The work with the data was extensive but can be summarized in two main steps: geoprocessing and statistical modeling. The InfoAmazonia analysis processed the various estimates per day from CAMS to arrive at the daily average concentration of fine particulate matter (PM 2.5) for all municipalities in the Legal Amazon.

The statistical model built specially for the analysis tested several scenarios – including wildfires, deforestation alerts, population, and precipitation – and found significance mainly between cumulative pollution and official numbers of hospitalizations for both SARS and Covid-19.

Most of the code used to download, tidy and analyze the data was written in R, besides QGis and Google Earth Engine for geoprocessing.

Besides this, the main characteristic of the work was to join data with locally told stories.

To support the stories, a project was developed that combines Editorial Design and Information Design, combining visual impact with data visualization. It helped to tell the story of Inhaling Smoke with interactive graphics, visual effects, colors, and typographical choices that contributed to the reader’s immersion in the special.

What was the hardest part of this project?

The hardest part of the project was to work with the satellite data and defining which pollution air databases would most fit our purposes.

The immediate data cross-referencing of Covid cases and fire hotspots soon showed that the relationship with health was not the fire itself, but the pollution that it generates. We then looked at air quality datasets and realized there were a multitude of variables and models, and that it required a lot of processing to get the data we needed to analyze the impact of fires on human health.

An initial survey, through interviews with experts, scientists consulting and documentation of academic studies, was done to identify the key air pollution datasets that would be of interest to the project. At this stage, we understood that fine Particulate Matter (PM 2.5, up to 2.5 micrometers in diameter) would be the main variable to be.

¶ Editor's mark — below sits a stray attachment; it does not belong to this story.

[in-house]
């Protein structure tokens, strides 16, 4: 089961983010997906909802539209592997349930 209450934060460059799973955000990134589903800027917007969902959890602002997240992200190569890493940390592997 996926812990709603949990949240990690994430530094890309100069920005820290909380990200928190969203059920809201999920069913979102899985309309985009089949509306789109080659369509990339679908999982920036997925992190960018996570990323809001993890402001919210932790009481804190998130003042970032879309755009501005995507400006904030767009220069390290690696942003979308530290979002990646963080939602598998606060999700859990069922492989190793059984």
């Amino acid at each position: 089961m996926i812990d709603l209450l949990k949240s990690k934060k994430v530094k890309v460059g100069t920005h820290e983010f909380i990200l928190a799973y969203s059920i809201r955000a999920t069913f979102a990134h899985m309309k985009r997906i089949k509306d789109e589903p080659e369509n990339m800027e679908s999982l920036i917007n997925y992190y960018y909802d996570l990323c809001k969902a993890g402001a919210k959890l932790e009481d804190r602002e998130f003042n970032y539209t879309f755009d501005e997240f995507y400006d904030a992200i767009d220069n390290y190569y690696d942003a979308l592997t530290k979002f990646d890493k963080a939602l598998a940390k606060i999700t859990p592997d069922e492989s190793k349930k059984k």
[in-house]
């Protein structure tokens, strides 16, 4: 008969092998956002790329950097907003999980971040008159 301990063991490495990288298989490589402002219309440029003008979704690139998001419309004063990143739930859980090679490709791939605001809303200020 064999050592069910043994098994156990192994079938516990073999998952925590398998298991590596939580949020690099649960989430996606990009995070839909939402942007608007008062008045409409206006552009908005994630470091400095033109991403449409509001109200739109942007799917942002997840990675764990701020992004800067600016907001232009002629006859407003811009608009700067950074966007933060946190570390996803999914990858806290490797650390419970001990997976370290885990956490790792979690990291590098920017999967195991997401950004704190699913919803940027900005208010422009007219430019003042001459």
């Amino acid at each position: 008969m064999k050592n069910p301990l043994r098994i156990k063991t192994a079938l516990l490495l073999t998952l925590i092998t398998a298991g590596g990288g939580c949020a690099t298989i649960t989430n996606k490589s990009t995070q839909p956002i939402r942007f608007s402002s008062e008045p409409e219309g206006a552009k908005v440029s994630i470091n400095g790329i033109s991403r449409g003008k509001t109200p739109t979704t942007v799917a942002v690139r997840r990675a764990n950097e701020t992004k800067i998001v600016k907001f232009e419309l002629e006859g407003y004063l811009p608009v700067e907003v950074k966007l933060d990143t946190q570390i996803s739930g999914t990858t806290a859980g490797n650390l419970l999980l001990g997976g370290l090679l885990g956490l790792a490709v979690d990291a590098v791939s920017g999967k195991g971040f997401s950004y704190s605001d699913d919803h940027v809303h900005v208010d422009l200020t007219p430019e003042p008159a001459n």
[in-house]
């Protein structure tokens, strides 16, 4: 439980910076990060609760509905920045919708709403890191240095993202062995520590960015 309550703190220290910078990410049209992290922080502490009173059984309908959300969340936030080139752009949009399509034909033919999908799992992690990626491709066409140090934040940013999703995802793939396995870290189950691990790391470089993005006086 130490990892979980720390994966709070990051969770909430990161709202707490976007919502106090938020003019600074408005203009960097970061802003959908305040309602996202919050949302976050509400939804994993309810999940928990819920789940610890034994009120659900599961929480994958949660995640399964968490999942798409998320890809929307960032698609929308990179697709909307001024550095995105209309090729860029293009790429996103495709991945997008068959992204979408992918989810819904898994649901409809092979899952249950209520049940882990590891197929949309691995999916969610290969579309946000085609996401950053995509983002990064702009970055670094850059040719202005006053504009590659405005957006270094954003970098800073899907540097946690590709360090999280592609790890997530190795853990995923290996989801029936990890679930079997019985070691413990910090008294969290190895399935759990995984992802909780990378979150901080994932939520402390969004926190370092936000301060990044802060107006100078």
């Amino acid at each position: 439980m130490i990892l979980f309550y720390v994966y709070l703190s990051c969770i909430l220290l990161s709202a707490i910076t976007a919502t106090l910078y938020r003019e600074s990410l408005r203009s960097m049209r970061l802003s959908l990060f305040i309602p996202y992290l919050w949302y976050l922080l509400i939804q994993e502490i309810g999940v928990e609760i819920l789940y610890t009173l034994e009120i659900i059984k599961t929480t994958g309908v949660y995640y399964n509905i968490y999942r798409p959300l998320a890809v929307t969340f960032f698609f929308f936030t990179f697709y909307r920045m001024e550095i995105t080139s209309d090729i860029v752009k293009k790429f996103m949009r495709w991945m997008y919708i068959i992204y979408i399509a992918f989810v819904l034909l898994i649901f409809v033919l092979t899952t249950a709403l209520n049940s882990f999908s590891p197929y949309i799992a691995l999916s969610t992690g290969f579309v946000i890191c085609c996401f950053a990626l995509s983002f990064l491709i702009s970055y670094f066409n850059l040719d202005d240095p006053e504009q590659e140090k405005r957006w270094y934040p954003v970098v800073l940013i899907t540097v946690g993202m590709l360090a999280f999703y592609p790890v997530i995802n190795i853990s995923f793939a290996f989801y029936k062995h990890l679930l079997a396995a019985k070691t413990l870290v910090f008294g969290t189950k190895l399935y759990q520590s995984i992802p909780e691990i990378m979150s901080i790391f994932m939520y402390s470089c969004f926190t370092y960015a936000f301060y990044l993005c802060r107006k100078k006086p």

Still at this stage, we also understood that PM 2.5 cannot be observed directly from satellites, and therefore there is a need to translate it from the observed Aerosol Optical Depth (AOD). This can be done in several ways and with different models. A series of comparative tests were done with the main datasets (as explained in this documentation), and we decided to use the near real time estimates of CAMS-NRT, from the European Centre for Weather Forecasts (ECMWF). This remote sensing data processed by the InfoAmazonia team was validated with the data measured on the ground by air pollution sensors in Acre.

Working with Covid-19 data was also not easy, because we were working with data from a pandemic still ongoing, so a totally dynamic knowledge about the disease, in addition to the high underreporting of Covid-19 cases (43% of SARS admissions had undefined causes).

What can others learn from this project?

Knowing the health impact of air pollution related to fires gives you important knowledge to tell stories of the deforestation fires that affect not only the rural area where the fires are emitted but also the urban population hundreds kilometers away, helping to show the public, and possibly decision-makers, how the environmental and public health issues are closely related.

The difficulty of obtaining regional data on air pollution (none of the Brazilian Amazonian cities have permanent monitoring stations, for instance) can be overcome using global satellite images which, despite showing the plumes of pollution from burning and providing a good research alternative, do not allow for detailed analysis at the more local level.

For the stories we’re telling it is then interesting to confront the data observed through remote sensing with more granular information that reflects local complexity and helps to validate the results obtained in numbers with real stories. In addition to the local population affected by the problem, it is important to listen to local health authorities, doctors, and frontline professionals who can tell us if what we observed from space was really felt on the ground.